when i told my sempai (at now my current dojo) about this he wondered how that made nages better...i told him i thought what it really did was just make the ukes more relaxed and committed to the attack, which made both nage's technique and uke's fall better. If you are afraid of the fall, you tend to hang back, which complicates nage's throw, and either or both can get hurt. You actually have an advantage in the fall due to your size, in that you are not falling from 6'6 (or whatever) but from the height of your nage's hips (usually, although my very favorite is over the shoulder so it's a bit higher) so the reality of it is you could probably nearly roll over your shorter nages. Going slowly but with commited motion (no stopping or hanging back) through the entire technique and you'd probably have a much softer landing.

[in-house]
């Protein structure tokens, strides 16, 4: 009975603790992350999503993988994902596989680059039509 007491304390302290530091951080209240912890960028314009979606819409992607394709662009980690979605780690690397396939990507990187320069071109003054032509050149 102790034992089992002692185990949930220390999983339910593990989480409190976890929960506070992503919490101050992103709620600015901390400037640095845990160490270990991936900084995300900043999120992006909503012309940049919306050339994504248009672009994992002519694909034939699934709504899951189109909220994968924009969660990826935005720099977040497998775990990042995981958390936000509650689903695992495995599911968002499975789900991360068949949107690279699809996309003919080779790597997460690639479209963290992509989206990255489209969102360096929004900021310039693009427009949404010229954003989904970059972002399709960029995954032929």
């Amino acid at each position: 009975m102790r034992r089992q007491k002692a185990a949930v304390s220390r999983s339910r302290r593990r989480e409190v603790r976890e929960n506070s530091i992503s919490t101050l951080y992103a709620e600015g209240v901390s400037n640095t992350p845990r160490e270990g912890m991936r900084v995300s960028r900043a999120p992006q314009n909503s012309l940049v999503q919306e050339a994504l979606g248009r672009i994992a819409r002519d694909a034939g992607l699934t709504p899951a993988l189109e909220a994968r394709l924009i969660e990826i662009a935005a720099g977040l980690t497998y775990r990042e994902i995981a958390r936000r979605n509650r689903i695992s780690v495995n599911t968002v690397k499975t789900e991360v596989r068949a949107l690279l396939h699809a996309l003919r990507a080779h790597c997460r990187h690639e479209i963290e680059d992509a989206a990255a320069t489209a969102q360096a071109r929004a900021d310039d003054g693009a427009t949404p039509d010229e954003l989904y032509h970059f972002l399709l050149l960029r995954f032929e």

Finally, since you are lucky enough to be at a school that stresses ukemi (as did my first dojo) i'd recommend the obvious--get one of the seniors to work with you on those falls
hope you have a good flight
  Reply With Quote
Old 04-01-2001, 01:59 AM   #3
aikido4life
Dojo: Onshikan Dojo
Location: N.W.I
Join Date: Aug 2000
Posts: 7
Offline
I'm not alone!

I remember when I first became interested in Aikido. I was nervous that my height of 6'6 might be a problem, so I emailed someone. If I'm not mistaken, it was the one and only Jun. I received a reply soon after full of encouragement, and I've been studying ever since. I've found some movements my being so tall, is a probelm to overcome, but on a few I think being taller than most makes things a tad easier. Keep working on the breakfalls.. (ukemi is my biggest issue too by the way).

And thank you to Jun, I owe you a favor I can never repay.